The radiofrequency components may each be at a frequency that causes magnetic resonance of a specific spin species in the corresponding volume, for example, nuclear magnetic resonance of a specific nuclear spin species. In this way the presence of that specific nuclear species can be determined for the volume/resonant slice.

The radiofrequency components may be modulated in order to cause the spins to flip at a different frequency for each volume/resonant slice that corresponds to a different radiofrequency component. Each radiofrequency component may be configured to cause the spin of a specific nuclear species to flip in a specific resonant slice, at a specific flipping frequency that can be distinguished from the flipping frequencies caused by other resonant slices. The radiofrequency components may be frequency and/or amplitude modulated for example.

The radiofrequency components may each be modulated in order to cause the spins to flip at a frequency that is at, or close to, the resonant frequency of the support. “At, or close to” may be within 5, 10, 15, 20 Hz (for example) of the resonant frequency of the support. “Close to” may be close enough to the resonant frequency of the support that the displacement of the support caused by the flipping of spins excites the support sufficiently for its motion to be distinguishable from thermal or detection noise. Also, the frequency at which the spins flip (flipping frequency), may be set such that the displacement of the support caused by spin flips in one volume are distinguishable from the displacement of the support caused by spin flips in other volumes.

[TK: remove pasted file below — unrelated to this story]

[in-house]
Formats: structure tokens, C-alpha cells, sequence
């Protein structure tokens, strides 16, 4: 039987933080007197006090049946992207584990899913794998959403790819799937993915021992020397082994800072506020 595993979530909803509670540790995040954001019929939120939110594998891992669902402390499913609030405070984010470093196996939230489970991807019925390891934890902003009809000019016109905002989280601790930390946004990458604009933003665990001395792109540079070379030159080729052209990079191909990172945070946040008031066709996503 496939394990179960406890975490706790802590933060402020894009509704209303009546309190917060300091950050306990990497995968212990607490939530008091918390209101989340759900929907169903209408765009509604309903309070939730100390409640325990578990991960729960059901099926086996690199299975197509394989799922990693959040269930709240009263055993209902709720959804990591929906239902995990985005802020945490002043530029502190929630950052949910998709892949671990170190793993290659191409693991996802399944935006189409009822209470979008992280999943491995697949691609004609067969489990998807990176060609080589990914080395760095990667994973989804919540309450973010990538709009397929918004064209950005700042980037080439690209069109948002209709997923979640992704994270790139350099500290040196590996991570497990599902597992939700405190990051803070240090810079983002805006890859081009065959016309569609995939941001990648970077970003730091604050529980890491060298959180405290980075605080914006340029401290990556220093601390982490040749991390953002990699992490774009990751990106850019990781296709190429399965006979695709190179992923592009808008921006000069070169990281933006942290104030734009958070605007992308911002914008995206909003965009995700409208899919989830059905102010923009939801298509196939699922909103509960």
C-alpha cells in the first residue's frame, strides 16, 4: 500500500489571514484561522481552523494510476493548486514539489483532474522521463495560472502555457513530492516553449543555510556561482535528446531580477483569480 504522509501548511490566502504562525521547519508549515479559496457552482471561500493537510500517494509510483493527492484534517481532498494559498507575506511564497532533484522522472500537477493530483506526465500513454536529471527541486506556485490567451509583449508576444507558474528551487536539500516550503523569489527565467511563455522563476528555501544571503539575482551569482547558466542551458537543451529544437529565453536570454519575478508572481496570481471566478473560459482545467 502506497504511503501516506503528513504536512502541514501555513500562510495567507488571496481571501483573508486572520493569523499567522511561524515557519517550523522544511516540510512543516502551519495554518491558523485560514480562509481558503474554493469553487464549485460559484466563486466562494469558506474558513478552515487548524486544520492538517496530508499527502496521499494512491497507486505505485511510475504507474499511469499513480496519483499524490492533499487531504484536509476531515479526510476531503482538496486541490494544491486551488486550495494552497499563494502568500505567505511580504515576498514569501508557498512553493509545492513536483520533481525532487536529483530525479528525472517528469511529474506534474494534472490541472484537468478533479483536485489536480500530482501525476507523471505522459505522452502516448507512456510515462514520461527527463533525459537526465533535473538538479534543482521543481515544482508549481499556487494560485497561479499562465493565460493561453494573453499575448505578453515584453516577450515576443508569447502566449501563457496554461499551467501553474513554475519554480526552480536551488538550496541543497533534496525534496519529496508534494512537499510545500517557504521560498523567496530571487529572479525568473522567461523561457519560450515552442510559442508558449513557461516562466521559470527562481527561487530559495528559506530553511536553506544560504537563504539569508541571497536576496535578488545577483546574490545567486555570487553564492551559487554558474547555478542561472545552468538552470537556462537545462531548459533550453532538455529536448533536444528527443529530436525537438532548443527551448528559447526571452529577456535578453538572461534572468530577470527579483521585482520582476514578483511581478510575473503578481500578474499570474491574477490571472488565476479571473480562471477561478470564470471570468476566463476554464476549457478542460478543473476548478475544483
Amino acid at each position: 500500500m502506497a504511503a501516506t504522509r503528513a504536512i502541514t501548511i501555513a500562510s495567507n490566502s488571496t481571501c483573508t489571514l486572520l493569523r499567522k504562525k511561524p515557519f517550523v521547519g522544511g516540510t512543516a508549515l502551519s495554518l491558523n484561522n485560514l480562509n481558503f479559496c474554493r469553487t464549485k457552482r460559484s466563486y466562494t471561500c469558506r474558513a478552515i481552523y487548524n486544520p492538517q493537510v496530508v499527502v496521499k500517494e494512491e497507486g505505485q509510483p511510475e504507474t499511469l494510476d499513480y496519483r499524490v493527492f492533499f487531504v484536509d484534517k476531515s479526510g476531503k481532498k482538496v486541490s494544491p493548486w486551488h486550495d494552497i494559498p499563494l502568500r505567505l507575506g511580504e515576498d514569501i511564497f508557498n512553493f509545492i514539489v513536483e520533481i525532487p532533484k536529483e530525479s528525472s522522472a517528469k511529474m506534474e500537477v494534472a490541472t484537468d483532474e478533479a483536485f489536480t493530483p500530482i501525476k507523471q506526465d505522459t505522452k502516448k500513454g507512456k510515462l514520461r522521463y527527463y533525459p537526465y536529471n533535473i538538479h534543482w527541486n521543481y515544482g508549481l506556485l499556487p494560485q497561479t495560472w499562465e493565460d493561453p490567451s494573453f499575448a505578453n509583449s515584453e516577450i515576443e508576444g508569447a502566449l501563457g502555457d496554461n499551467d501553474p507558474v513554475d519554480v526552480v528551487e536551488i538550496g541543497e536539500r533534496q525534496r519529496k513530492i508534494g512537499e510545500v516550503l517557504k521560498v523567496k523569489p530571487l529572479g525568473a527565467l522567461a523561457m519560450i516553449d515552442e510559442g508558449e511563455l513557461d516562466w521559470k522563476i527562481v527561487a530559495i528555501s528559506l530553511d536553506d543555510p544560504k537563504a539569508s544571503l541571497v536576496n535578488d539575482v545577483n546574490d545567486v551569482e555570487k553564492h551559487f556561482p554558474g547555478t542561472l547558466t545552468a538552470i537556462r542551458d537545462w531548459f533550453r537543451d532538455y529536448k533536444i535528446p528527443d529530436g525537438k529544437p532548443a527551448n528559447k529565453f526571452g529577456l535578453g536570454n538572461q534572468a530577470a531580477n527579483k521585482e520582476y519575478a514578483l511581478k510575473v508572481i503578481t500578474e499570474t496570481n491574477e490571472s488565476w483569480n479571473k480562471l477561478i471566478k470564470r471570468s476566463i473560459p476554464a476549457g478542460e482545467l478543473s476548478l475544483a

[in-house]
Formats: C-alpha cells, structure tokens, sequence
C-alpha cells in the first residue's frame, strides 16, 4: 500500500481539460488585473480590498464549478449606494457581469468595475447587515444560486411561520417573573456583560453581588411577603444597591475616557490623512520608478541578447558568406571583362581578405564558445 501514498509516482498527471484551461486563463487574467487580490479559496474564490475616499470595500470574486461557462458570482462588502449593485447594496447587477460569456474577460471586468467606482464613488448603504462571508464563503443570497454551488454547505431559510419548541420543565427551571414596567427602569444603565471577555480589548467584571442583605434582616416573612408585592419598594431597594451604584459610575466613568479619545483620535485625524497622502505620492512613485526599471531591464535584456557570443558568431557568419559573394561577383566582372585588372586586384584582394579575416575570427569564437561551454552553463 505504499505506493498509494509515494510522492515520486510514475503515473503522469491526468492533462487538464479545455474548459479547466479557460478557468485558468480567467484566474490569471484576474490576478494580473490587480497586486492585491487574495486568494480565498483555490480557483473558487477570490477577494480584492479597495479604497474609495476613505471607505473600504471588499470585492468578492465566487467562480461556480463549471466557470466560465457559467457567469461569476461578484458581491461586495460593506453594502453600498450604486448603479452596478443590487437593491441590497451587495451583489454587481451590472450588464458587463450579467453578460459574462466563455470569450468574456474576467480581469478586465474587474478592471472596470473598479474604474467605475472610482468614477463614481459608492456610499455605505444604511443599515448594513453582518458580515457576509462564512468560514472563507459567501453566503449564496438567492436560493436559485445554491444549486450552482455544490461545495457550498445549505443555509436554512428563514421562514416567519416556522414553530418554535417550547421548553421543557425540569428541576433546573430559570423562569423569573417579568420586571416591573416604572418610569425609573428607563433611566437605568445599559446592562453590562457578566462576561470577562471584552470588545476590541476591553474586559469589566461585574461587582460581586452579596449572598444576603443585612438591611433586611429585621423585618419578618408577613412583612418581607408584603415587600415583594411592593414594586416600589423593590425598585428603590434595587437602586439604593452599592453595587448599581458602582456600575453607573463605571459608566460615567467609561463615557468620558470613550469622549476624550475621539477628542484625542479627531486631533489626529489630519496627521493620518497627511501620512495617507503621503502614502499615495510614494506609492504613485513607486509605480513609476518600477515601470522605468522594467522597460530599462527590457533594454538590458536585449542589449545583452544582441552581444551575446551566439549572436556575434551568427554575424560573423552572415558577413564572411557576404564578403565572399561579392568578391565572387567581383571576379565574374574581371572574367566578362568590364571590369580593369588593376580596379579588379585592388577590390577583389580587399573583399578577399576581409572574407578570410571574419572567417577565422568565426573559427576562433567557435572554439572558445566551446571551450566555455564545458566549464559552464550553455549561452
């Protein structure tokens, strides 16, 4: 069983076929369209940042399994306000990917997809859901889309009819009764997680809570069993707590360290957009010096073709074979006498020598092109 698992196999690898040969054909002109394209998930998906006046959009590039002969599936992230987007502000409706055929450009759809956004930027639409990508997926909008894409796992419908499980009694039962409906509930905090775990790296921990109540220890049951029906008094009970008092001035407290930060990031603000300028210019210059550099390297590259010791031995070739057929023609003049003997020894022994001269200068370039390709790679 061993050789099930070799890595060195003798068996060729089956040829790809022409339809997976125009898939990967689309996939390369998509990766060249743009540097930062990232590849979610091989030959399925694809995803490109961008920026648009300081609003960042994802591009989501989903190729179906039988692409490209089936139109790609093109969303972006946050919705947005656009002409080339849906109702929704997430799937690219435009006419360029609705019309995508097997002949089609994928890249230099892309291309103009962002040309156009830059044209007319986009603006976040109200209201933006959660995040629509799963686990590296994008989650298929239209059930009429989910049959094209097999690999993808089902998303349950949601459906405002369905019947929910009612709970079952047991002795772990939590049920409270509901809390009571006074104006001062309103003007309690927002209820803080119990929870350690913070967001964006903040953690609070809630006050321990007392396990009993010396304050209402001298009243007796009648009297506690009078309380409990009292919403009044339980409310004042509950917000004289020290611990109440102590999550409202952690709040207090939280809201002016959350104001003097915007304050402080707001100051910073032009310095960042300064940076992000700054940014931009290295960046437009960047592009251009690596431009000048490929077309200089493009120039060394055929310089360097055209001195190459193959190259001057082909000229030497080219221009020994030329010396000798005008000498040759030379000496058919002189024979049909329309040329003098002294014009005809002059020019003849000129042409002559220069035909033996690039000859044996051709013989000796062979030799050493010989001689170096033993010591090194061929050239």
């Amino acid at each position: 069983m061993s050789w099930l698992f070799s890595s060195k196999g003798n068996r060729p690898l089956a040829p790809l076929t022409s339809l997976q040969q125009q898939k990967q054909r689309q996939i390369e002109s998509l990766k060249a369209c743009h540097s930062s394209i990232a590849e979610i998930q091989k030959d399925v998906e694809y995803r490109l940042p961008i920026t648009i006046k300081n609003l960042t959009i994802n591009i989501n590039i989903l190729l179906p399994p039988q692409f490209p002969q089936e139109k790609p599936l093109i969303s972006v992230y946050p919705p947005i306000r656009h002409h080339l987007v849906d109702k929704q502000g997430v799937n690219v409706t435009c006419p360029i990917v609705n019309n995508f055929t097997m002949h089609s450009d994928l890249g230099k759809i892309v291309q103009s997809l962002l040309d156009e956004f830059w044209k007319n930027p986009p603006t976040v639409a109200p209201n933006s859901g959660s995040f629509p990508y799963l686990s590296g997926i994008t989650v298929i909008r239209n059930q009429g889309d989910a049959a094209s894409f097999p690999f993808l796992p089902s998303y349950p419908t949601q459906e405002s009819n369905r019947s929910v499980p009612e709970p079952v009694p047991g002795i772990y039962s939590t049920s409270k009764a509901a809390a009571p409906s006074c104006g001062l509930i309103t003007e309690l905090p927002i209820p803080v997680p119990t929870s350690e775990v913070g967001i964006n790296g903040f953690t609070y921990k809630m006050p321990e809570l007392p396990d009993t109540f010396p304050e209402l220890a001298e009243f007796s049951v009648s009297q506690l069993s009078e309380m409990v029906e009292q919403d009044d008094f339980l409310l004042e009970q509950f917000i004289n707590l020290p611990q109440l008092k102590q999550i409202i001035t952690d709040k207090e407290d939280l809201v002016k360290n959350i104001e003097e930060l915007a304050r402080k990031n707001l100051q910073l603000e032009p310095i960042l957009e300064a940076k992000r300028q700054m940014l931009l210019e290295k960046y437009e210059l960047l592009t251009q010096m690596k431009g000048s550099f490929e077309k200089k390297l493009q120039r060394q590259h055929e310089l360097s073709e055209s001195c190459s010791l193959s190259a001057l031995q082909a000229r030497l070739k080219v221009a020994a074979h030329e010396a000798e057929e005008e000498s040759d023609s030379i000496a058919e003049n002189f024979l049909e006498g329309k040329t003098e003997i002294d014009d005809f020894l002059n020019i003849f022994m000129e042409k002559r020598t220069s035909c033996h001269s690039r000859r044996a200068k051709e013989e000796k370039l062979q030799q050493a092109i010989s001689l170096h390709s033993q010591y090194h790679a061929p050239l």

The support may be configured to be displaceable in a plurality of dimensions or modes in response to the flipping of spins. The support may have a geometry that provides for this. Each of the plurality of dimensions may have its own resonant frequency, and the spin flips of a first volume may be configured to flip at a frequency corresponding to the support resonant frequency in a first dimension or mode, and a second volume may be configured to flip at a frequency corresponding to the support resonant frequency in a second dimension or mode. In this way, interference between the measurement of displacements/forces caused by different volumes can be reduced. Also, different modes having different point spread functions can be used.

One or more of the modes of motion of the support can be in the same or different dimensions. In some embodiments the resonant motion of the support can take an elliptical or other non-linear path.

The support displacement measuring sensor may comprise a fibre-optic interferometer that may be configured to receive laser light reflected from a paddle associated with the support. Such a support displacement measuring sensor may provide sufficiently accurate measurements.

According to a further embodiment, there is provided a method of performing magnetic resonance force detection for a sample using a magnetic field source, wherein either the sample or the magnetic field source is supported by a support, the method comprising:

    • simultaneously providing a plurality of volumes in which a magnetic field is provided to cause the spins of one or more nuclei or electrons in the sample to flip, wherein the flipping of spins exerts a force on the support;
    • measuring the displacement of the support; and
    • determining a component of the displacement of the support caused by an individual volume.

In some embodiments both the sample and the magnetic field source may be supported by a support.